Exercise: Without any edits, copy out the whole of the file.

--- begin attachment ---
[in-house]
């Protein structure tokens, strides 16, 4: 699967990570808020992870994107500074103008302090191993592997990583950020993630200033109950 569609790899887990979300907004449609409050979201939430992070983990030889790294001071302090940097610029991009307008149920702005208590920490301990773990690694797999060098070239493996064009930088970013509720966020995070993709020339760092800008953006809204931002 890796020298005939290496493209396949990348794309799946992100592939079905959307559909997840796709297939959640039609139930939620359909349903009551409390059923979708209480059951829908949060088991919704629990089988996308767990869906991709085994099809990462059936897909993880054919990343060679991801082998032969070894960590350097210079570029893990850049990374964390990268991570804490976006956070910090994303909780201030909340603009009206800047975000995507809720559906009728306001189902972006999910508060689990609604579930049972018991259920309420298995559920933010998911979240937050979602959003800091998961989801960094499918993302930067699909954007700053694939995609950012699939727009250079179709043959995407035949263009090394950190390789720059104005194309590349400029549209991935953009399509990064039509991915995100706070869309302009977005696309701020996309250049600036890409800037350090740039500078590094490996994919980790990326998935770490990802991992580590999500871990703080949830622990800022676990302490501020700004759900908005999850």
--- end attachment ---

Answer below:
[in-house]
């Protein structure tokens, strides 16, 4: 699967990570808020992870994107500074103008302090191993592997990583950020993630200033109950 569609790899887990979300907004449609409050979201939430992070983990030889790294001071302090940097610029991009307008149920702005208590920490301990773990690694797999060098070239493996064009930088970013509720966020995070993709020339760092800008953006809204931002 890796020298005939290496493209396949990348794309799946992100592939079905959307559909997840796709297939959640039609139930939620359909349903009551409390059923979708209480059951829908949060088991919704629990089988996308767990869906991709085994099809990462059936897909993880054919990343060679991801082998032969070894960590350097210079570029893990850049990374964390990268991570804490976006956070910090994303909780201030909340603009009206800047975000995507809720559906009728306001189902972006999910508060689990609604579930049972018991259920309420298995559920933010998911979240937050979602959003800091998961989801960094499918993302930067699909954007700053694939995609950012699939727009250079179709043959995407035949263009090394950190390789720059104005194309590349400029549209991935953009399509990064039509991915995100706070869309302009977005696309701020996309250049600036890409800037350090740039500078590094490996994919980790990326998935770490990802991992580590999500871990703080949830622990800022676990302490501020700004759900908005999850």